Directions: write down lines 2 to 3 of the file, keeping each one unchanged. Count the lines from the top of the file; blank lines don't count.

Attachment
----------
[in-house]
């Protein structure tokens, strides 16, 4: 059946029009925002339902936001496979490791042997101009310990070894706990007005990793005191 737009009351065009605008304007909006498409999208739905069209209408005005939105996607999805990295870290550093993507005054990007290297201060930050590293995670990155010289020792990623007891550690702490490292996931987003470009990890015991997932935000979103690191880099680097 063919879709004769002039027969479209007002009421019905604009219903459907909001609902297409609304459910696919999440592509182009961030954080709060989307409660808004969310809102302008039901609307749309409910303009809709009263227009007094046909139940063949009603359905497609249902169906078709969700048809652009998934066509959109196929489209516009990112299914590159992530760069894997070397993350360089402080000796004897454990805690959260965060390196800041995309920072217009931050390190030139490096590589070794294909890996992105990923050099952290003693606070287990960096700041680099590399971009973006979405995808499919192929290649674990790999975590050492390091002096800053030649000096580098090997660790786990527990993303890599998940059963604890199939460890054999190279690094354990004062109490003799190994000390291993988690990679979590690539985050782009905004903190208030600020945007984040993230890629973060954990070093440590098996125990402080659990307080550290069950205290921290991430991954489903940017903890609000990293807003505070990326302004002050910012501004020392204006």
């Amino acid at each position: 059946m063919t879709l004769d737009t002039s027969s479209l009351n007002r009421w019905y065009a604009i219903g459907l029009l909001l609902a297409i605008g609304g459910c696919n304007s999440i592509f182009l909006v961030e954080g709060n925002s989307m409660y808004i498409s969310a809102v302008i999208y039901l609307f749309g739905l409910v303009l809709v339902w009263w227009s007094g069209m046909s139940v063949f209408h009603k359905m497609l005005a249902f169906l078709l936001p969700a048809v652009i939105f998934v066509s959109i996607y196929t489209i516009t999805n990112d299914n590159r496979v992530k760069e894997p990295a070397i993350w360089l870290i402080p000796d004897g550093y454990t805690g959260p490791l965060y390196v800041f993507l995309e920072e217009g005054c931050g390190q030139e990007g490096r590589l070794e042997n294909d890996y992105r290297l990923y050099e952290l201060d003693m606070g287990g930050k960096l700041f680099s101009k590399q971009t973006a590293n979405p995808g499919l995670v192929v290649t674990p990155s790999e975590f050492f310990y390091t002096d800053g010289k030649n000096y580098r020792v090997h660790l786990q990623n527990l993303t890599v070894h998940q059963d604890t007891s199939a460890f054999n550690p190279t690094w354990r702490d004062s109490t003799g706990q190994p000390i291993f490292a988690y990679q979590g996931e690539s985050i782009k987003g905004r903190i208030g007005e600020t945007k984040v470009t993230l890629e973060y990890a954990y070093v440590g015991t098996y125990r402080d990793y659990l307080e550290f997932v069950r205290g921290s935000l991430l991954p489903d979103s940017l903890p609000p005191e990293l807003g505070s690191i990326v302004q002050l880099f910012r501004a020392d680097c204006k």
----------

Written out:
């Protein structure tokens, strides 16, 4: 059946029009925002339902936001496979490791042997101009310990070894706990007005990793005191 737009009351065009605008304007909006498409999208739905069209209408005005939105996607999805990295870290550093993507005054990007290297201060930050590293995670990155010289020792990623007891550690702490490292996931987003470009990890015991997932935000979103690191880099680097 063919879709004769002039027969479209007002009421019905604009219903459907909001609902297409609304459910696919999440592509182009961030954080709060989307409660808004969310809102302008039901609307749309409910303009809709009263227009007094046909139940063949009603359905497609249902169906078709969700048809652009998934066509959109196929489209516009990112299914590159992530760069894997070397993350360089402080000796004897454990805690959260965060390196800041995309920072217009931050390190030139490096590589070794294909890996992105990923050099952290003693606070287990960096700041680099590399971009973006979405995808499919192929290649674990790999975590050492390091002096800053030649000096580098090997660790786990527990993303890599998940059963604890199939460890054999190279690094354990004062109490003799190994000390291993988690990679979590690539985050782009905004903190208030600020945007984040993230890629973060954990070093440590098996125990402080659990307080550290069950205290921290991430991954489903940017903890609000990293807003505070990326302004002050910012501004020392204006």
């Amino acid at each position: 059946m063919t879709l004769d737009t002039s027969s479209l009351n007002r009421w019905y065009a604009i219903g459907l029009l909001l609902a297409i605008g609304g459910c696919n304007s999440i592509f182009l909006v961030e954080g709060n925002s989307m409660y808004i498409s969310a809102v302008i999208y039901l609307f749309g739905l409910v303009l809709v339902w009263w227009s007094g069209m046909s139940v063949f209408h009603k359905m497609l005005a249902f169906l078709l936001p969700a048809v652009i939105f998934v066509s959109i996607y196929t489209i516009t999805n990112d299914n590159r496979v992530k760069e894997p990295a070397i993350w360089l870290i402080p000796d004897g550093y454990t805690g959260p490791l965060y390196v800041f993507l995309e920072e217009g005054c931050g390190q030139e990007g490096r590589l070794e042997n294909d890996y992105r290297l990923y050099e952290l201060d003693m606070g287990g930050k960096l700041f680099s101009k590399q971009t973006a590293n979405p995808g499919l995670v192929v290649t674990p990155s790999e975590f050492f310990y390091t002096d800053g010289k030649n000096y580098r020792v090997h660790l786990q990623n527990l993303t890599v070894h998940q059963d604890t007891s199939a460890f054999n550690p190279t690094w354990r702490d004062s109490t003799g706990q190994p000390i291993f490292a988690y990679q979590g996931e690539s985050i782009k987003g905004r903190i208030g007005e600020t945007k984040v470009t993230l890629e973060y990890a954990y070093v440590g015991t098996y125990r402080d990793y659990l307080e550290f997932v069950r205290g921290s935000l991430l991954p489903d979103s940017l903890p609000p005191e990293l807003g505070s690191i990326v302004q002050l880099f910012r501004a020392d680097c204006k």